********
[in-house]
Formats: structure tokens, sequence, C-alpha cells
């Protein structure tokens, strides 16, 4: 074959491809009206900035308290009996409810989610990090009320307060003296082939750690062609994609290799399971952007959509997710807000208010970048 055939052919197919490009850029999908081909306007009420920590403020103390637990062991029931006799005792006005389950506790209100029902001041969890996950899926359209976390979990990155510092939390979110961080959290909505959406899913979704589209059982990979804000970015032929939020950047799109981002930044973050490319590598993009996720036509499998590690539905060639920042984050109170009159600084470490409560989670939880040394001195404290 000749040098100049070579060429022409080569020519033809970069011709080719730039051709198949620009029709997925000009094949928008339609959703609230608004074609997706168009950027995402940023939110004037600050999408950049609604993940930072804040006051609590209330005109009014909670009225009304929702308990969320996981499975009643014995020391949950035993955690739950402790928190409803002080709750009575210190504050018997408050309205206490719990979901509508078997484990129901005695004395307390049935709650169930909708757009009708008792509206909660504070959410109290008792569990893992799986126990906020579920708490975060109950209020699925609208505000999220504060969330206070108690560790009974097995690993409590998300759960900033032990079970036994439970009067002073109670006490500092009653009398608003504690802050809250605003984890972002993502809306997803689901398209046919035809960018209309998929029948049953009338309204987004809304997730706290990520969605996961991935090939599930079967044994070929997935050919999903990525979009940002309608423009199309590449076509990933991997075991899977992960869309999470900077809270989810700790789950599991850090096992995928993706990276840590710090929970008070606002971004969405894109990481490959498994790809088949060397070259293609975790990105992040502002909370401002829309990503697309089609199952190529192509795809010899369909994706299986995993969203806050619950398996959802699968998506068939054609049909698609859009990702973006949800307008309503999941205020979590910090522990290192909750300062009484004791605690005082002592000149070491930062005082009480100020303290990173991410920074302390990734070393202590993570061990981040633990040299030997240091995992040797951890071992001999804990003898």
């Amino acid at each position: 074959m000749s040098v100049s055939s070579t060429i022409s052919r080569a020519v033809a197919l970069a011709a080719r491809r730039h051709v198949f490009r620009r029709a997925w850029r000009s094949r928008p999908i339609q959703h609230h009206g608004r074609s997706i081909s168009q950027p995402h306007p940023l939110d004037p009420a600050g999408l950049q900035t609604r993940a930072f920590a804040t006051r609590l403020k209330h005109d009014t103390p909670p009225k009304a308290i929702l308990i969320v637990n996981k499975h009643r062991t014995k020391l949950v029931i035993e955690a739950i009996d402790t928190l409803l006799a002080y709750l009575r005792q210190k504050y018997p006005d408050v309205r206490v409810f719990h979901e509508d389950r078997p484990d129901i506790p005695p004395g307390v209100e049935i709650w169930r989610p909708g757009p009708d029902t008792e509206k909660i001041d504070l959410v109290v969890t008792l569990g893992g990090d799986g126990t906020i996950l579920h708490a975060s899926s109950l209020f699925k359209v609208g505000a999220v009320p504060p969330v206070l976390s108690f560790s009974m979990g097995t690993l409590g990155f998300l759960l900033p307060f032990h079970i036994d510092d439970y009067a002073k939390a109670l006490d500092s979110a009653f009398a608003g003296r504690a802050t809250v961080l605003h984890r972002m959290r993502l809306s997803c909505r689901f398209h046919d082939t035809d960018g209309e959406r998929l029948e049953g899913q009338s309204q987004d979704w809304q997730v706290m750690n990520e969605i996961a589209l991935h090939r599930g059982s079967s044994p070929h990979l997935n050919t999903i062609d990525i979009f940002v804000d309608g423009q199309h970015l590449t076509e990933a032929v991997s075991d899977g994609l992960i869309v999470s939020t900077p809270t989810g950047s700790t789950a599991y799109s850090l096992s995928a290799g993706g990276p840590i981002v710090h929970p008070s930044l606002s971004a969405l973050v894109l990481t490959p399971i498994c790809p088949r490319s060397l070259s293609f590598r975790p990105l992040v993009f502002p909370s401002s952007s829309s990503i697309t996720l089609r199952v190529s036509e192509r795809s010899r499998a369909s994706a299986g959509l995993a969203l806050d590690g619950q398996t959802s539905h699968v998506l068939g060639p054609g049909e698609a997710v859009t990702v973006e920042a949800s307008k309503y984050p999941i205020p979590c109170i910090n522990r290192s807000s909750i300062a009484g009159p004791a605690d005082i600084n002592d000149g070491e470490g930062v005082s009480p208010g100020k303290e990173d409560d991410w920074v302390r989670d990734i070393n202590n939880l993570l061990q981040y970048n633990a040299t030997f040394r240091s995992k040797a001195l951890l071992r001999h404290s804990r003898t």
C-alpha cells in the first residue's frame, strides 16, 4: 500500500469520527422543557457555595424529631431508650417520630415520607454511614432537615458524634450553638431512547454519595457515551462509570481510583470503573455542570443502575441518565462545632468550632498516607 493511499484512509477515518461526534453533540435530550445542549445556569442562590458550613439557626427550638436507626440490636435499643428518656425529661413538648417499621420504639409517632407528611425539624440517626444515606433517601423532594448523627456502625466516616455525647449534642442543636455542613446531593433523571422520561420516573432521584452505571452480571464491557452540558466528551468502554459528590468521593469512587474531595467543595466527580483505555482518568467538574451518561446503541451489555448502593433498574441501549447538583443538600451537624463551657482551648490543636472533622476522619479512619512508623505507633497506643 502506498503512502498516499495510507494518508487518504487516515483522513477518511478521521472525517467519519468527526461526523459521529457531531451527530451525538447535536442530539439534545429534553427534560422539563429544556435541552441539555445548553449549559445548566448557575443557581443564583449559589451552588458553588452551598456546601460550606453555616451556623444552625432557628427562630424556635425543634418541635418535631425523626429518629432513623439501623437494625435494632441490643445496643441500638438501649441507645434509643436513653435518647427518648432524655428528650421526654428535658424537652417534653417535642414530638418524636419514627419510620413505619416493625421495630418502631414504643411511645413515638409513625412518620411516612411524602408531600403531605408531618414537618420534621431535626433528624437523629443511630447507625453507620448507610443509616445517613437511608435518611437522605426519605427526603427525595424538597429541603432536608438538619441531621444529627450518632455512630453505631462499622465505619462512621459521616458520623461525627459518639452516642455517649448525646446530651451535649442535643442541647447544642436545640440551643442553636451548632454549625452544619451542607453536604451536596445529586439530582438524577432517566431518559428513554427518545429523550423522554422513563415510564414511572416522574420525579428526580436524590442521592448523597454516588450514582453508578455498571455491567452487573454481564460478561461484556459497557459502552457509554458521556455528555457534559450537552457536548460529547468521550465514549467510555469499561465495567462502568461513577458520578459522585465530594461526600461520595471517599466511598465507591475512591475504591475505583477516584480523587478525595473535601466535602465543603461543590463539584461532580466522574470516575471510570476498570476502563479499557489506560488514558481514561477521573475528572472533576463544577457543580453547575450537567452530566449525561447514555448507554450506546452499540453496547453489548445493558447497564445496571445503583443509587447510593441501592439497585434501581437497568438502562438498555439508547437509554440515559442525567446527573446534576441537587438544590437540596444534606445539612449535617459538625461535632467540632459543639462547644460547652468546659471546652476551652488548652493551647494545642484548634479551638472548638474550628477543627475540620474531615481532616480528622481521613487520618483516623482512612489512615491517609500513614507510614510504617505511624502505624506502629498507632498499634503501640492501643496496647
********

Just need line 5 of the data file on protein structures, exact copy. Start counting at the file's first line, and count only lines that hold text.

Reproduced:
C-alpha cells in the first residue's frame, strides 16, 4: 500500500469520527422543557457555595424529631431508650417520630415520607454511614432537615458524634450553638431512547454519595457515551462509570481510583470503573455542570443502575441518565462545632468550632498516607 493511499484512509477515518461526534453533540435530550445542549445556569442562590458550613439557626427550638436507626440490636435499643428518656425529661413538648417499621420504639409517632407528611425539624440517626444515606433517601423532594448523627456502625466516616455525647449534642442543636455542613446531593433523571422520561420516573432521584452505571452480571464491557452540558466528551468502554459528590468521593469512587474531595467543595466527580483505555482518568467538574451518561446503541451489555448502593433498574441501549447538583443538600451537624463551657482551648490543636472533622476522619479512619512508623505507633497506643 502506498503512502498516499495510507494518508487518504487516515483522513477518511478521521472525517467519519468527526461526523459521529457531531451527530451525538447535536442530539439534545429534553427534560422539563429544556435541552441539555445548553449549559445548566448557575443557581443564583449559589451552588458553588452551598456546601460550606453555616451556623444552625432557628427562630424556635425543634418541635418535631425523626429518629432513623439501623437494625435494632441490643445496643441500638438501649441507645434509643436513653435518647427518648432524655428528650421526654428535658424537652417534653417535642414530638418524636419514627419510620413505619416493625421495630418502631414504643411511645413515638409513625412518620411516612411524602408531600403531605408531618414537618420534621431535626433528624437523629443511630447507625453507620448507610443509616445517613437511608435518611437522605426519605427526603427525595424538597429541603432536608438538619441531621444529627450518632455512630453505631462499622465505619462512621459521616458520623461525627459518639452516642455517649448525646446530651451535649442535643442541647447544642436545640440551643442553636451548632454549625452544619451542607453536604451536596445529586439530582438524577432517566431518559428513554427518545429523550423522554422513563415510564414511572416522574420525579428526580436524590442521592448523597454516588450514582453508578455498571455491567452487573454481564460478561461484556459497557459502552457509554458521556455528555457534559450537552457536548460529547468521550465514549467510555469499561465495567462502568461513577458520578459522585465530594461526600461520595471517599466511598465507591475512591475504591475505583477516584480523587478525595473535601466535602465543603461543590463539584461532580466522574470516575471510570476498570476502563479499557489506560488514558481514561477521573475528572472533576463544577457543580453547575450537567452530566449525561447514555448507554450506546452499540453496547453489548445493558447497564445496571445503583443509587447510593441501592439497585434501581437497568438502562438498555439508547437509554440515559442525567446527573446534576441537587438544590437540596444534606445539612449535617459538625461535632467540632459543639462547644460547652468546659471546652476551652488548652493551647494545642484548634479551638472548638474550628477543627475540620474531615481532616480528622481521613487520618483516623482512612489512615491517609500513614507510614510504617505511624502505624506502629498507632498499634503501640492501643496496647